Among John McAfee’s many skills is storytelling. And whether its his phalanx of ex-military bodyguards, the credulous and vile British tabloids, or his millions of fans, most people usually believe him.
Most recently, McAfee claimed that he was being hounded by the U.S. Internal Revenue Service for dodging taxes for the last eight years, and the CIA, for, er, something. There might even be a shred of evidence for this—last month, McAfee posted a document supposedly sent by the U.S. District Court for the Western District of Tennessee to his lawyer asking for information about him, his wife and four of his associates.
Still, to us, the latest, spellbinding chase scenes seem more like smoke and mirrors than a smoking gun.
We caught up with McAfee today from his supposed hideout—which he said might be a “communications room in Lithuania.” He seemed very calm. He did not act like a man wanted by the feds, which sometimes, he claimed he was. At other times, he admitted he wasn’t.
“It’s perfect, we’re enjoying ourselves,” he said of his current situation in… wherever. His putative “Lithuanian” redoubt appeared to be a tin-foil encased dungeon, decorated with a montage of pictures of New York.
Escape from Cuba
McAfee insisted, believably, that some of his run-ins with law enforcement did, in fact, happen. For instance, during the past few weeks, he, and his wife Janice, were holed up twice in a Dominican Republic jail, a situation he did not recommend, though he looked comfortable and at home in pictures he tweeted.
McAfee said they were ostensibly arrested for having guns on his boat, which McAfee proclaims was simply a pretense to detain him. “All yachts that go in international seas have guns. It would be insane not to. There are pirates still in the seas, believe it or not.”
Instead, he said, the arrest was intended to send him back to the U.S.—where his enemies lie. Yet despite the supposed power of the IRS, the CIA, his lawyer was too good for them, and he was released.
During his time in the Caribbean, he was in Cuba for a bit, where he said he was also harassed by malevolent secret agents.
“In Cuba, we were followed by diplomatic plated cars from the Burkina Faso government in Africa. Think about this. America gave millions of dollars just two years ago to help them get elected. In Cuba, there’s no U.S. embassy so you can’t put CIA agents in embassies like they do everyone else, so they use Burkina Faso,” he said.
Reports said the Dominican Republic was going to hand him over to the U.S., which it believed was seeking his extradition. But McAfee said they were willing to deport him to the U.K. instead. “They tried to deport me to the U.S., but I pulled out my British passport and we filed a brief with the Dominican Republic courts.”
Also, according to what his lawyer told The Sun, Dominican authorities learned that he actually wasn’t the subject of any extradition requests in the U.S.
In any event, once that was sorted, the tech scion said he flew to London on Friday, where he breezed through border control.
“We had no trouble at the airport, no trouble anywhere,” he said. In fact, he slept like a baby in London—a country with a “special relationship” with the U.S., which is willing to hand pretty much anyone over. But no one bothered to extradite him. He stayed the night in the Strand Palace Hotel, where he said he got drunk with fans and passed out.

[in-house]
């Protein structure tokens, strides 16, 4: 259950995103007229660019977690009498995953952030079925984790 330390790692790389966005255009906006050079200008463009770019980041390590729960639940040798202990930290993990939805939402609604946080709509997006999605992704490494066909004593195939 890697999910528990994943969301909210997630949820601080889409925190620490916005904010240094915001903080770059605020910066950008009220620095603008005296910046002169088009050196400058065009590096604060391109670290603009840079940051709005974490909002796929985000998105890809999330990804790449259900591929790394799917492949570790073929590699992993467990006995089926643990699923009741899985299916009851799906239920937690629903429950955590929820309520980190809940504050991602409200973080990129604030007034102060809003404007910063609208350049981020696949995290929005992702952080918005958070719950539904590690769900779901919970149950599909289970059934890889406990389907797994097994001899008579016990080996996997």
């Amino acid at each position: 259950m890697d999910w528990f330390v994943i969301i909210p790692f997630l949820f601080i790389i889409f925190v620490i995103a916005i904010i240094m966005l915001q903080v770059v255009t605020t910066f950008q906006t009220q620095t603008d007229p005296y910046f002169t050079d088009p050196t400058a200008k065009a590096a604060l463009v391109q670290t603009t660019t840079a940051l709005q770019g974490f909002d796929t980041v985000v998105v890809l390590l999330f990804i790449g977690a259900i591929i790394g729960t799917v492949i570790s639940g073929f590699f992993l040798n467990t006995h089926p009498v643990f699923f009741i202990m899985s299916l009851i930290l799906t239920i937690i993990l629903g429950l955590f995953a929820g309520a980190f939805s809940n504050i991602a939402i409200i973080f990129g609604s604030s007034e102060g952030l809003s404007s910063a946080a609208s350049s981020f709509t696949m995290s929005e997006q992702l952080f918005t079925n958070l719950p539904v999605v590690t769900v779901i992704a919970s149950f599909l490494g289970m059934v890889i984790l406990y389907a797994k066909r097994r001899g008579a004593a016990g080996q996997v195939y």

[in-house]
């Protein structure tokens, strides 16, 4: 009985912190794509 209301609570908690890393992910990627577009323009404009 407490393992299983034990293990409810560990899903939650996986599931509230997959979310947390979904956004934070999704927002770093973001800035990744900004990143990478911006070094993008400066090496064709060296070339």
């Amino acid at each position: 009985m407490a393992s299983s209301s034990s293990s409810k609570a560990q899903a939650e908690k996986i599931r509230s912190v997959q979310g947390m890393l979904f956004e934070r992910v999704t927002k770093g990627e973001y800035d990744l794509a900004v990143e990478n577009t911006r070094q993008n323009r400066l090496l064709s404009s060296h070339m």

Although on Twitter, he was more dramatic, telling his following that, "DOJ and CIA kidnap teams were circling like vultures but we were safe with multiple witnesses."
But...but...if McAfee really were wanted by the U.S., which he again appeared to be claiming, wouldn’t he have been stopped at Heathrow?
McAfee said that he probably would have been extradited—but his timing was dead on.
“No paperwork goes through government agencies on weekends. We were safe until we left,” he said, puffing on his second cigarette. “Governments move like molasses.”
Down and passed out in London
And so he entered the country, where, on Friday evening, Decrypt’s own Ben Munster said he received a text from a source, featuring an unknown and unnerving phone number.
"Call this number," advised the messenger. Munster did.
After three rings, a dark voice answered. "Who is this?" Munster asked. But Munster knew: it was the violently intoxicated “fugitive” himself.
McAfee asked Munster to come down to drink with him at the Strand. "We're already obscenely drunk," he warned. "We'll probably be passed out in a heap when you arrive." Which turned out to be exactly the case.
The next week, McAfee tweeted that he and the missus had flown “to Lithuania.” But anyone seeing his recent tweets will note that they are instead geo-stamped from areas across the world, from Warsaw, Poland, to San Francisco.
But was/is he really in any of those places?
During his chat with us he said that that too, was hogwash—just a cover for his true location, which of course, he would not divulge. Indeed, he said he uses VPNs to make his tweets appear as if they were sent from different countries, noting, “I am a technical wizard, no-one knows where I am.”
OK, so is the whole thing just another of his wild publicity stunts? Is the notorious John McAfee—a U.S. Presidential candidate for god’s sake—really one step ahead of the long arm of the most powerful nation on earth?
It strains credulity. So we put it to him.
“I don’t give a flying fuck if you believe me or anybody,” McAfee said, picking up his third cigarette. “I’m just telling my story.”